How Ultrasonic Cleaning works:
Ultrasonic cleaning works by tearing voids between particles in the cleaning solution, this is called cavitation. These little pockets of air explode when they come in contact with a solid surface. Some people report these explosions occurring at pressures up to 15,000PSI and temperatures up to 5,000K. Although these conditions are extreme, the pockets of air are so small that they only have enough power to tear off any surface dirt on the dirty object. You can even stick your hand in the ultrasonic cleaner while it is running.
However, like all other things; machines with this amount of precision cost a large sum of money. This De-I-Why article is written to help you design your own Ultrasonic cleaner at a fraction of the price.
This project is similar to all audio setups. Previous knowledge of audio hardware and setup is a real plus, and will help you lots with the design of this project.
* = Hard to find around the house.
- Oscilloscope (Nice if you have one, but not necessary).
- * Two Ultrasonic Transducers
- * A capable sound card (with a frequency response ≥the optimal resonating frequency for the transducers), or function generator (same restrictions apply).
- * Linear Amplifier (with an RMS > the n*the required power necessary to drive the transducers (e.g. 2 Transducers need to be driven at 55W (2x55Watts) -- therefore I need an amplifier with an RMS ≥110Watts) ). The amplifier's frequency response must be greater than or equal to the frequency necessary to drive your transducers.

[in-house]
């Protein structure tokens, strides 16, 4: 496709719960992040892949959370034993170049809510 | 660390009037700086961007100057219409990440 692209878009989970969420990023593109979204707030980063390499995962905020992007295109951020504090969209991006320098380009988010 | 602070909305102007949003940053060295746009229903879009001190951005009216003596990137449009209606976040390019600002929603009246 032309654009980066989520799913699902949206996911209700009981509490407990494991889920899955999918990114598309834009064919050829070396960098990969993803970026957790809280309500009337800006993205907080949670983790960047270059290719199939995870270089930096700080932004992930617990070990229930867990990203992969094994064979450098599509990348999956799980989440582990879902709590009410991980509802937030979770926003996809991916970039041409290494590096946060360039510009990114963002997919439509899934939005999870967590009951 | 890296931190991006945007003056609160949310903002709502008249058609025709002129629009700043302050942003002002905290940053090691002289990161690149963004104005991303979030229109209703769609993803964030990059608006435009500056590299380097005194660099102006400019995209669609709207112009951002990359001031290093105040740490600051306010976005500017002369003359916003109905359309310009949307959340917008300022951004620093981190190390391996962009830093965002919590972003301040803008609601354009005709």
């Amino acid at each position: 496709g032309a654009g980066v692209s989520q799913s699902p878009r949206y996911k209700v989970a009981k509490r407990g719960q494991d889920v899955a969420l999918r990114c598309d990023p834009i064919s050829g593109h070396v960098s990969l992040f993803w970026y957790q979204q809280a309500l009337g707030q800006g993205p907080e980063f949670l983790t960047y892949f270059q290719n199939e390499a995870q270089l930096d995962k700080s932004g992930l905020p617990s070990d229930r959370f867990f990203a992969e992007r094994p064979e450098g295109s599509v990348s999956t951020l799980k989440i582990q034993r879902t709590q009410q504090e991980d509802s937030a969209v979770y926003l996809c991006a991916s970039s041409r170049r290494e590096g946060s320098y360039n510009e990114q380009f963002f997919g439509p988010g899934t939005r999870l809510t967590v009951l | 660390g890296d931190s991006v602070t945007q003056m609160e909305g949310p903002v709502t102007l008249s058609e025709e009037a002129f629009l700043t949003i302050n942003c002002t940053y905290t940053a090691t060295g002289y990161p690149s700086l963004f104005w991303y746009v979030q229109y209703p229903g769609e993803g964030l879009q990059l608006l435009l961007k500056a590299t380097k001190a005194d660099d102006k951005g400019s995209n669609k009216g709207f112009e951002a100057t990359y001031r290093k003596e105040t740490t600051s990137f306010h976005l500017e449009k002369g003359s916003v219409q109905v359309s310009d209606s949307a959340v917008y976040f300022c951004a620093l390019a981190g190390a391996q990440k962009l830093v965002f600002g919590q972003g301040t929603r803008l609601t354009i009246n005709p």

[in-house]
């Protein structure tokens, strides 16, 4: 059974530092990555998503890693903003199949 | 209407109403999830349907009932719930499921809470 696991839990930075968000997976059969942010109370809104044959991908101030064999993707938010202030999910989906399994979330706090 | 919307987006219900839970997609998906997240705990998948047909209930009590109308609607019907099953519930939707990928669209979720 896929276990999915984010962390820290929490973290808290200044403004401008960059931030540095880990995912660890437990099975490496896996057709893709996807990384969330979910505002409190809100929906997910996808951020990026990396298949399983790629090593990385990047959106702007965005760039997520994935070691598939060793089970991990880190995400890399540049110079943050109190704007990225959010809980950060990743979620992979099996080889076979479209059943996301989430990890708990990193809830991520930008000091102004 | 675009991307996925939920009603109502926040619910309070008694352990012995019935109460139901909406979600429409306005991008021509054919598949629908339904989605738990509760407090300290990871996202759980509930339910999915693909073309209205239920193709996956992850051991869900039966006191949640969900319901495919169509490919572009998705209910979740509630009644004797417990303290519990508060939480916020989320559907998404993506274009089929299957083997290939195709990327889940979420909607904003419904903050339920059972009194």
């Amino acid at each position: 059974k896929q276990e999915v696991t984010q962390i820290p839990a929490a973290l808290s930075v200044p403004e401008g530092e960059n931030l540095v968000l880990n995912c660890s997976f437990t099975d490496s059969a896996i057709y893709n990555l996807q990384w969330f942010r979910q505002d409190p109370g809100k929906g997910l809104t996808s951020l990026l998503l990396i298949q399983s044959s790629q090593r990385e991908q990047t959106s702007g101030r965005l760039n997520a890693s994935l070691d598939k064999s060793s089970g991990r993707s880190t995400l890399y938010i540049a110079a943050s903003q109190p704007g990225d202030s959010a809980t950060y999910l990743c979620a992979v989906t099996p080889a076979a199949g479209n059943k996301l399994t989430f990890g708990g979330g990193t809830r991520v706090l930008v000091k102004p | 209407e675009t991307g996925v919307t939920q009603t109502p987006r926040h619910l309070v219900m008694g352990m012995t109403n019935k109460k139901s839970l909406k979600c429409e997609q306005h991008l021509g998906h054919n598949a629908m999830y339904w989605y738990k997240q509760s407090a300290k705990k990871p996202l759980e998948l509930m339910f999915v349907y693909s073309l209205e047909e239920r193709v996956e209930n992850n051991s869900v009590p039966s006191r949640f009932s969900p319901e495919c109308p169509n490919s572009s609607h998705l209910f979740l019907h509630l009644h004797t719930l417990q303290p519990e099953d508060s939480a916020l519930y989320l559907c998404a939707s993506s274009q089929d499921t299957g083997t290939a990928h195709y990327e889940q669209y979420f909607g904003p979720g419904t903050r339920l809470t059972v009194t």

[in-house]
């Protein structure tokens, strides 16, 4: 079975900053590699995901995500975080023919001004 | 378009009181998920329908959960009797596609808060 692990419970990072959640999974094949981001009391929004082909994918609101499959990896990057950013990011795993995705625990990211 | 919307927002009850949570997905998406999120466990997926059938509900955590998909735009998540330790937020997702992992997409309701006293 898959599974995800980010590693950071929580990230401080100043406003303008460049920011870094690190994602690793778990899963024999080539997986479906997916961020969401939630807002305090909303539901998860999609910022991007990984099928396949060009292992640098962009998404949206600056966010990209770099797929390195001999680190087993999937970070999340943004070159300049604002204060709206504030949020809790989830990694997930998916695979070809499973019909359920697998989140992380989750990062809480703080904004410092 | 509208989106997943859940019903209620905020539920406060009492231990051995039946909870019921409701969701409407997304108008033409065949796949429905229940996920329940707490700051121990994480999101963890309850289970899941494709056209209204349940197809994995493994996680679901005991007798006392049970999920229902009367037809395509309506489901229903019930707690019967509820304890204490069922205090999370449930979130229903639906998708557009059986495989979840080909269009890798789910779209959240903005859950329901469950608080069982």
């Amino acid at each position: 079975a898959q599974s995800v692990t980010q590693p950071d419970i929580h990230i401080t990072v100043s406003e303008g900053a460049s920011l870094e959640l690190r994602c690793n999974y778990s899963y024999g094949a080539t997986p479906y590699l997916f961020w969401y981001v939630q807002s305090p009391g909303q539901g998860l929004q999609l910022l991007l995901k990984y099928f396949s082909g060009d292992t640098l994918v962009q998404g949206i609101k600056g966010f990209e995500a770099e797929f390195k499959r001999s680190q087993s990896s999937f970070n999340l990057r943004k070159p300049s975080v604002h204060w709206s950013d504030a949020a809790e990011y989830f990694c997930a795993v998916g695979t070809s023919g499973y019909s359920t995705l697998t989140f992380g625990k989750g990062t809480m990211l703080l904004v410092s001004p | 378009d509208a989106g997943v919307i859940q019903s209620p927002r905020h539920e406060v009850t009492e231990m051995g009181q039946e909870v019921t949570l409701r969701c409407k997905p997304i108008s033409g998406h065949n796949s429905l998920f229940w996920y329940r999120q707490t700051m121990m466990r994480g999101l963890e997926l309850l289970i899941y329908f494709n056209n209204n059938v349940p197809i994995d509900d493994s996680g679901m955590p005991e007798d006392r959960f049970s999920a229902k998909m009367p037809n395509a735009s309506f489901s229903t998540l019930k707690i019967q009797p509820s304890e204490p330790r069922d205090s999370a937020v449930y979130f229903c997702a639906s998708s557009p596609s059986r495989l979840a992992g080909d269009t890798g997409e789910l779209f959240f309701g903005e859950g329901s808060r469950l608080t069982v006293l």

- A soldering iron
- Old RCA Audio cables.
- A stainless steel container capable of holding a cleaning solution (Jelly roll, or cookie tray will do as long as it is built with only one layer of steel).
Gathering the hard-to-find Materials:
1. Ultrasonic Transducers:
- Ultrasonic Transducers are very easy to find online, I got mine from eBay, a couple of 55Watt ones. Make sure the ones you get are designed for cleaner applications.
2. A capable soundcard:
- My sound is the X-Fi Fatal1ty, I generated a high-frequency (44kHz) waveform within Adobe Audition and verified it was 44kHz on my oscilloscope to make sure it was able to drive the transducers. Check your manufacture's specifications for your sound card's frequency response or maximum sampling rate to find out what the maximum output frequency of your soundcard is.
- Make sure the RMS of the power is equal to or greater than the total amount of power needed to drive your transducers (the sum of the power necessary to drive all of your transducers must be equal to or greater than the RMS of the power your amplifier provides).
- You must also make sure the frequency response of the amplifier is greater than or equal to the frequency which you plan to run your transducers at (usually around 40-46kHz).
- I chose to use the Pyle Pro PT-2000 because it provides 175W of RMS power over two channels with a frequency response of 10Hz to 50kHz. This amplifier both meets and exceeds the specs required to drive the transducers I picked. It is also relativly cheap.